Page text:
"It's a great story," Claude Giroux said. "You could probably make a movie out of this. It's pretty interesting, and, like I said, we had a lot of injuries, a lot of goalie injuries - you know, we stuck in there. One point of the season, we were 14th, I think, in our conference, but we stayed in there and battled back and it's paying off right now.

"You know what, it doesn't make a difference if we pick it up or not. I think it's the way we are going to show up."

Last night, the Flyers didn't show up in the first minute.

Brian Gionta scored just 59 seconds into the game, sending a collective gasp through the Wachovia Center before fans had even settled into their seats.

Faced with a flash of fear about the prospect of heading back to Montreal for a Game 6, the Flyers didn't flinch.

Before last night, the Canadiens were a perfect five-for-five in elimination games in the playoffs.

But the Flyers wouldn't let those thoughts creep into their heads.

"It was pretty quick in the game, so I don't think we had any time to think about doubts," Chris Pronger said. "There were still 59 minutes to play, so we had plenty of time to come back from a 1-0 deficit. Everybody just kind of rallied and stayed with it."

It wasn't surprising, considering the fact that the Flyers haven't shuddered at any deficit during this grueling tournament.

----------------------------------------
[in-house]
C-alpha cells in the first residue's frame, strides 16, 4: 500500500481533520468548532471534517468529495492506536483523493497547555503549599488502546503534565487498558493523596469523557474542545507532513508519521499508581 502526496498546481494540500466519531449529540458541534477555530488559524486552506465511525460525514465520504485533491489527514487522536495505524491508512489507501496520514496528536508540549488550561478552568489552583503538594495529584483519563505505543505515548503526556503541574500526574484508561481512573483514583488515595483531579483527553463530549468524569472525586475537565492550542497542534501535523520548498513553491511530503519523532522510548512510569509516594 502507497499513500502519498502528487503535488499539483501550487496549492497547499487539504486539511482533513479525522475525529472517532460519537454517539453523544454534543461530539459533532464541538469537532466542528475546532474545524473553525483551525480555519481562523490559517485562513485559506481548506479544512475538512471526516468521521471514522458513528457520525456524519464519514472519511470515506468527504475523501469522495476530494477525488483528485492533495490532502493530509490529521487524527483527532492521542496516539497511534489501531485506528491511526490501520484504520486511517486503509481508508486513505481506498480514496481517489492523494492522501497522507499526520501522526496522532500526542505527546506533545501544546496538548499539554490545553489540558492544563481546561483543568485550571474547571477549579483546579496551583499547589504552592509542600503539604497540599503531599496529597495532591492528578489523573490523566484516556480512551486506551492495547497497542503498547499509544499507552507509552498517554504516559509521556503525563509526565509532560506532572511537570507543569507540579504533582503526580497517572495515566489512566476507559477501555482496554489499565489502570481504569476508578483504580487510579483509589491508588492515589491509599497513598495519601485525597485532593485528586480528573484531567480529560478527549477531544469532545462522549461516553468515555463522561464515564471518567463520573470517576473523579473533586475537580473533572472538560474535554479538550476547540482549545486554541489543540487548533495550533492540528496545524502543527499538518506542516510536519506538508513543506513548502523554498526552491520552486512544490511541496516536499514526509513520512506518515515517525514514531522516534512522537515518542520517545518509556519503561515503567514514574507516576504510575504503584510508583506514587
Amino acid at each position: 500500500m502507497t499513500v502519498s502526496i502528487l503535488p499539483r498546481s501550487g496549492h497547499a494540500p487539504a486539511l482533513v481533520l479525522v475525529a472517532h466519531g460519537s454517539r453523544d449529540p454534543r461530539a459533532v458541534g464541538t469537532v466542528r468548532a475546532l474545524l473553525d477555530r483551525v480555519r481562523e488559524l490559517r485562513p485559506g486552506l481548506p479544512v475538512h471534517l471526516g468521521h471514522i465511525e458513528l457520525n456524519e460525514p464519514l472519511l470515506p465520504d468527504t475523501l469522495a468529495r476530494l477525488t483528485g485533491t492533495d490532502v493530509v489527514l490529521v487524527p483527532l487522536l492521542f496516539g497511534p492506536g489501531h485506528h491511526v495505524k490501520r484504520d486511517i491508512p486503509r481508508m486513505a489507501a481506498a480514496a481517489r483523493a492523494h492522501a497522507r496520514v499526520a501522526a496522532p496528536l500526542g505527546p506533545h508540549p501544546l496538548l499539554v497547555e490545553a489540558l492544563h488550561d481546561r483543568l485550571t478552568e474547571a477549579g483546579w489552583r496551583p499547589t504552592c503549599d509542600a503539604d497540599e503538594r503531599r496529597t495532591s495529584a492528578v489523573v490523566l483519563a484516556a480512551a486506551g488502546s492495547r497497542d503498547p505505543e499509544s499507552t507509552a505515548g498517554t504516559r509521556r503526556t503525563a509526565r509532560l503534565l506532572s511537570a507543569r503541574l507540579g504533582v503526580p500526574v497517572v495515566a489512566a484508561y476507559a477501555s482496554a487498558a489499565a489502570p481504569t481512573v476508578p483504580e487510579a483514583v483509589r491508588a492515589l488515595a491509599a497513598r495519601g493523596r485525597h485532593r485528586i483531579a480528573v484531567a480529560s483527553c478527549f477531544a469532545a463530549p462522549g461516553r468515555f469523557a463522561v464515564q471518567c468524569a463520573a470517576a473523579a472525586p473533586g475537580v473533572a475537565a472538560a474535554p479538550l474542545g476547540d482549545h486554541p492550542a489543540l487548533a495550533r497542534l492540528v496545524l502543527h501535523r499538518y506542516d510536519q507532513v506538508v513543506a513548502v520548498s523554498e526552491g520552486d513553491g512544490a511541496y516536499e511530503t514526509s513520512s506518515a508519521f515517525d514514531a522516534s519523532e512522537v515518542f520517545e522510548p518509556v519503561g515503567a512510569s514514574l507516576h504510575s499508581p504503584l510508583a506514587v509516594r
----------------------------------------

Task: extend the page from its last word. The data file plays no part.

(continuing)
"There are so many stories," Flyers chairman Ed Snider said. "This may be one of the most exciting teams we've ever had, and that includes the big ones. This was a team that gets in the playoffs in a shootout.

"It's a series of things that never happened before and may never happen again. But we're having a helluva lot of fun."

Richards scored just 3:26 after Gionta's goal, erasing the Canadiens' lead and capping off what may have been one of the most action-packed 45 seconds in Flyers' playoff history.

With Kimmo Timonen in the penalty box, Richards and Braydon Coburn teamed up for two bone-crushing hits on Canadiens and Coburn even got a shot on a three-on-two shorthanded break.

But Giroux' innocent flip out of the Flyers' zone, which nearly stopped dead after bouncing at center ice, sent Richards on a crash course with Canadiens goaltender Jaroslav Halak, who flew out of his crease in an attempt to snatch the puck away.

Richards and Halak ran into each other just inside the Canadiens' blue line, sending Richards skidding backward toward Montreal's now empty net.

Magically, the puck squirted through Halak, possibly coaxed by Richards' extended stick. And Richards needed to simply turn around, avoid Halak's flying stick and jam it into the net.